- In the episode, we heard Jude Dibia share about his own journey to becoming the guest writer of Malmö City of Refuge. Jude also spoke about the Dawit Isaak Library in Malmö, a library dedicated to books that have been censored or banned. In the U.S., book bans and censorship efforts targeting LGBTQ and communities of color are ramping up. In your city or region, how might you support storytellers and libraries, whether book bans are happening there or not?
- Rena Baledi shared that Malmö is a city in Sweden where a lot of change happens historically; that even as the city has a history and presence of racism, there is also a history and presence of solidarity, from the labor movement to LGBTQ and anti-racism movements. What are the dominant narratives about your city or region? Whose stories are part of that narrative, and why? How might narratives about a place or people be connected to social change work?
- Learn more about Malmö and its people on the city’s website.
- The International Cities of Refuge Network (ICORN) is an independent organisation of cities and regions offering shelter to writers and artists at risk, advancing freedom of expression, defending democratic values and promoting international solidarity. Learn more of their work and get engaged here.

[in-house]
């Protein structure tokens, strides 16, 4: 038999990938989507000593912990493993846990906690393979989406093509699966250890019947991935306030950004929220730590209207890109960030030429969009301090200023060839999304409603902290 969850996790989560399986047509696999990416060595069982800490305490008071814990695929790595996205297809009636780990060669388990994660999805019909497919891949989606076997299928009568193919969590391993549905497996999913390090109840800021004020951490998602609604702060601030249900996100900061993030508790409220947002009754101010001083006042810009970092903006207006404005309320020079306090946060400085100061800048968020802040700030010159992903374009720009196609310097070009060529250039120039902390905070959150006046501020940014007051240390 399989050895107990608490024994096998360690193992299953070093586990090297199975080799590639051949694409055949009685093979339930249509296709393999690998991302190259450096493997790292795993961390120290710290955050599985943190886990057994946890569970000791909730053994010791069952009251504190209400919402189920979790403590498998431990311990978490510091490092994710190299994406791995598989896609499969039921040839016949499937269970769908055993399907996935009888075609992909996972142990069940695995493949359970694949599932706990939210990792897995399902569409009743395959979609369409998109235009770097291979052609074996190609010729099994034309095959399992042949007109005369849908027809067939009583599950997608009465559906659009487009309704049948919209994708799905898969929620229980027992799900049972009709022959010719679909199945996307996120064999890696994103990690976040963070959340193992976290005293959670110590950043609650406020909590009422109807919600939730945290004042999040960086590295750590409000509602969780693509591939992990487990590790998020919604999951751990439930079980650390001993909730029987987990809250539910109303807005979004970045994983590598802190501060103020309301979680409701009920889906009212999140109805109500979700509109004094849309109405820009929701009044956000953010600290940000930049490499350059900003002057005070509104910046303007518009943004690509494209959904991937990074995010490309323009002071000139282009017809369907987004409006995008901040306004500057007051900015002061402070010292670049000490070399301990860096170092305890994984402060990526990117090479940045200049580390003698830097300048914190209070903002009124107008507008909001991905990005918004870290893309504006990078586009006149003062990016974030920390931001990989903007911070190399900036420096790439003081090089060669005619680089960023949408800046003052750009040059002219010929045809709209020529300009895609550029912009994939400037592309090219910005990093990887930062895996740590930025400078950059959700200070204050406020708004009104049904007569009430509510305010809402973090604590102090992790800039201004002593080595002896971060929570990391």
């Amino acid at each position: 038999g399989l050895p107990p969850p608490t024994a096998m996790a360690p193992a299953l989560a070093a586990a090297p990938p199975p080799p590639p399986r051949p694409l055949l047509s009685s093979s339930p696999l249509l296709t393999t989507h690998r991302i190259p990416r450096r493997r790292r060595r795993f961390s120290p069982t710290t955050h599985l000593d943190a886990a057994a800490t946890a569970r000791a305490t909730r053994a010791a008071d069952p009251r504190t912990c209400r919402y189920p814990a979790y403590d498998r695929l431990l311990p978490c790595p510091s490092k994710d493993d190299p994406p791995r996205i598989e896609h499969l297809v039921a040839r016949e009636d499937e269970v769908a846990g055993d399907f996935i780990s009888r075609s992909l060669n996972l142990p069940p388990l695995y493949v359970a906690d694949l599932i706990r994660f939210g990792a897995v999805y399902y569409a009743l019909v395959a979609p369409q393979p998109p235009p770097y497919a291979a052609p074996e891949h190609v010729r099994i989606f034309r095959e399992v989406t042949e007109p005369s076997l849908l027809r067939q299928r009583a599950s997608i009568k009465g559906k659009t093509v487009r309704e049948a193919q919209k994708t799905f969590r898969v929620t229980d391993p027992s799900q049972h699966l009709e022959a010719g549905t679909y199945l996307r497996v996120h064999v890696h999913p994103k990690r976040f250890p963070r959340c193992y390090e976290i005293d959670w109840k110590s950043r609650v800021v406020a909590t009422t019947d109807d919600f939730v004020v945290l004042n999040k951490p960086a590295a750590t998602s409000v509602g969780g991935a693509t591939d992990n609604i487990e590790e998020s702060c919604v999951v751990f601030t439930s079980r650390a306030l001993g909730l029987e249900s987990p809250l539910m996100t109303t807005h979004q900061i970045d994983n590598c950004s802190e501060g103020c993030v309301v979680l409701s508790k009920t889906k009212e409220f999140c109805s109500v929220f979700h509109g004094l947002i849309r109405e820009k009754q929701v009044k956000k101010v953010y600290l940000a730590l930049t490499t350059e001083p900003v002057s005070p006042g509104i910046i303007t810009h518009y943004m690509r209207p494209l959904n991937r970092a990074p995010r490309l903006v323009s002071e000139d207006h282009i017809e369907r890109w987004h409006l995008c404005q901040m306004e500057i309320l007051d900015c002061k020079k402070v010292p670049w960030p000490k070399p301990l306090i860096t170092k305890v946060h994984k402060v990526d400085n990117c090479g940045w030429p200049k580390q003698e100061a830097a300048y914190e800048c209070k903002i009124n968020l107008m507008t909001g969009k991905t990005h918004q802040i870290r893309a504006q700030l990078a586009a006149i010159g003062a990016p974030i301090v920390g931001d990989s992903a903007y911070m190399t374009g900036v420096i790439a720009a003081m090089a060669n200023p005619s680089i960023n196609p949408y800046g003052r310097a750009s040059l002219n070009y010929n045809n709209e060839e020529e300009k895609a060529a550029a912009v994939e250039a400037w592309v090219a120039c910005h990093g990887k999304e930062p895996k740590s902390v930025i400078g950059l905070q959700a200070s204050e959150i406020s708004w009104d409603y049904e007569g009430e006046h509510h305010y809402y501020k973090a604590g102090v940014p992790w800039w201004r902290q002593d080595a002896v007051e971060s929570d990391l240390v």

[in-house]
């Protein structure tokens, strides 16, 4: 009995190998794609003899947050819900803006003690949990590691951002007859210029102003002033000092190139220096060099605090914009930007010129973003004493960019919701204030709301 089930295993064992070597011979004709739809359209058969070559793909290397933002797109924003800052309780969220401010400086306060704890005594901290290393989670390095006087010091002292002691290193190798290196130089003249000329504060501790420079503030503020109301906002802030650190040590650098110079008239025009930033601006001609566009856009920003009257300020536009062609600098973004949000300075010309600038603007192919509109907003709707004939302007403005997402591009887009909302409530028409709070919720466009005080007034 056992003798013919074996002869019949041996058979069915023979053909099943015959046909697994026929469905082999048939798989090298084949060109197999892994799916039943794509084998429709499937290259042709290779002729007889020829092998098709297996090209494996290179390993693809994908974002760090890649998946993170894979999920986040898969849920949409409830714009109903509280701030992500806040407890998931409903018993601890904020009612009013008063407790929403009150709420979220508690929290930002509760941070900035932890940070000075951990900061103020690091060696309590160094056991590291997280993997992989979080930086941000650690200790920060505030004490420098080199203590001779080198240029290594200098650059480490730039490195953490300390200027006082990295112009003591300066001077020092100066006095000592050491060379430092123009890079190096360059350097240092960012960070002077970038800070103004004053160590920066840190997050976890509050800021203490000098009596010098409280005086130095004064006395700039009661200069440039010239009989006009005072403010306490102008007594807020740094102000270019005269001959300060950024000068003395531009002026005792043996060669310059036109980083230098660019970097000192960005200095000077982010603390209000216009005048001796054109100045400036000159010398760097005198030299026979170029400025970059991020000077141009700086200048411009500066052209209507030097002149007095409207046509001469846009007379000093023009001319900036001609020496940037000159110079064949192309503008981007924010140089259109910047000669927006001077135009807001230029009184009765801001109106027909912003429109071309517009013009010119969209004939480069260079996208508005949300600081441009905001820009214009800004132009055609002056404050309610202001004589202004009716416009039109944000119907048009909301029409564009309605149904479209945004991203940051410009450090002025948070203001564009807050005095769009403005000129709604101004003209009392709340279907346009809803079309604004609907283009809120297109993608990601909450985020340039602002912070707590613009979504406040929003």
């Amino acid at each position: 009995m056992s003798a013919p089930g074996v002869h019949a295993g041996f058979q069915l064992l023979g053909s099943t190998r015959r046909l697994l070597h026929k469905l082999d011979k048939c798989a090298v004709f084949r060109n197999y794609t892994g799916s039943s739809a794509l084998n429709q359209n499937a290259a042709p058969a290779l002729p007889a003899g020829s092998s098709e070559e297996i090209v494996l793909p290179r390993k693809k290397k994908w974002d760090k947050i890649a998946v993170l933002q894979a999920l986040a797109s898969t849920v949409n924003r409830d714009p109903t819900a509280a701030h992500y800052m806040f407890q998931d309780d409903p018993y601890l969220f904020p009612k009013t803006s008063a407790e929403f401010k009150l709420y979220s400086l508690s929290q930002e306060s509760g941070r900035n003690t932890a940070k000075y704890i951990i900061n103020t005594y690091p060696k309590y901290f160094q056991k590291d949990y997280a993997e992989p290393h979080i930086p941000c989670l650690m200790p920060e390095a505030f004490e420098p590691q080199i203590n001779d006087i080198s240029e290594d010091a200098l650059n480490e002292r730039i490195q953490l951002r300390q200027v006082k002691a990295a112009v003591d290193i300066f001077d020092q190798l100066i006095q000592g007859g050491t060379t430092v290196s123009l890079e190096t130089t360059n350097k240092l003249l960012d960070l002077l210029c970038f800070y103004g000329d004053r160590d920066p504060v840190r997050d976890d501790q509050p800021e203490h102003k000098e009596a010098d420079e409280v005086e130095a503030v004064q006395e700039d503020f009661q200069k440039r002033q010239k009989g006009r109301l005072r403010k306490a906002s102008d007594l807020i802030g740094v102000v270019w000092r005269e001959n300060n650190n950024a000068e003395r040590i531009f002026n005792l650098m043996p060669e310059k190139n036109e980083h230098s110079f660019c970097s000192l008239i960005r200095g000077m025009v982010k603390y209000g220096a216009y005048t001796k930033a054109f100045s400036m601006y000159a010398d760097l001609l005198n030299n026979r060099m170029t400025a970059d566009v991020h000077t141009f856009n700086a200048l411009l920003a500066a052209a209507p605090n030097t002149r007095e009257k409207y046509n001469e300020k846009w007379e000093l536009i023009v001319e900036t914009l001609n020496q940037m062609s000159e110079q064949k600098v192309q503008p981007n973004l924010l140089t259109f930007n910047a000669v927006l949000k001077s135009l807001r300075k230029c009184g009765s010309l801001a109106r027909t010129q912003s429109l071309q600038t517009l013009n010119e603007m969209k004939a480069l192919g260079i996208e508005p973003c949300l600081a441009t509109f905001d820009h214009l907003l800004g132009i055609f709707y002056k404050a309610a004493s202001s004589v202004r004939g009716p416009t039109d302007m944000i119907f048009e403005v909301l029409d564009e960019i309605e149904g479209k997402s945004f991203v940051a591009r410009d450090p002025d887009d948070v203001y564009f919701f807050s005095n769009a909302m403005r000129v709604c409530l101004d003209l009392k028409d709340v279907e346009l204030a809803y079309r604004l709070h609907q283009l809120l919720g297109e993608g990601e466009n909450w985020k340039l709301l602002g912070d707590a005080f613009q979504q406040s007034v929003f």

- The Dawit Isaak Library, a library of literature written by authors who, due to their vocation, have been subject to censorship, repression and/or forced into exile. The library is named for Swedish-Eritrean
journalist, Dawit Isaak, who was imprisoned in 2001 without charge or trial by the Eritrean government following a crackdown on the independent press.
- As public libraries in the U.S. face threats to funding and efforts to ban books, the American Library Association (ALA) shares ideas on how readers can fight censorship, keep books available in libraries, and promote the freedom to read.
- PEN America’s Freedom to Write Index, released annually, includes case studies of detained writers, an overview of global trends, and regional and country specific breakdowns of threats to free expression.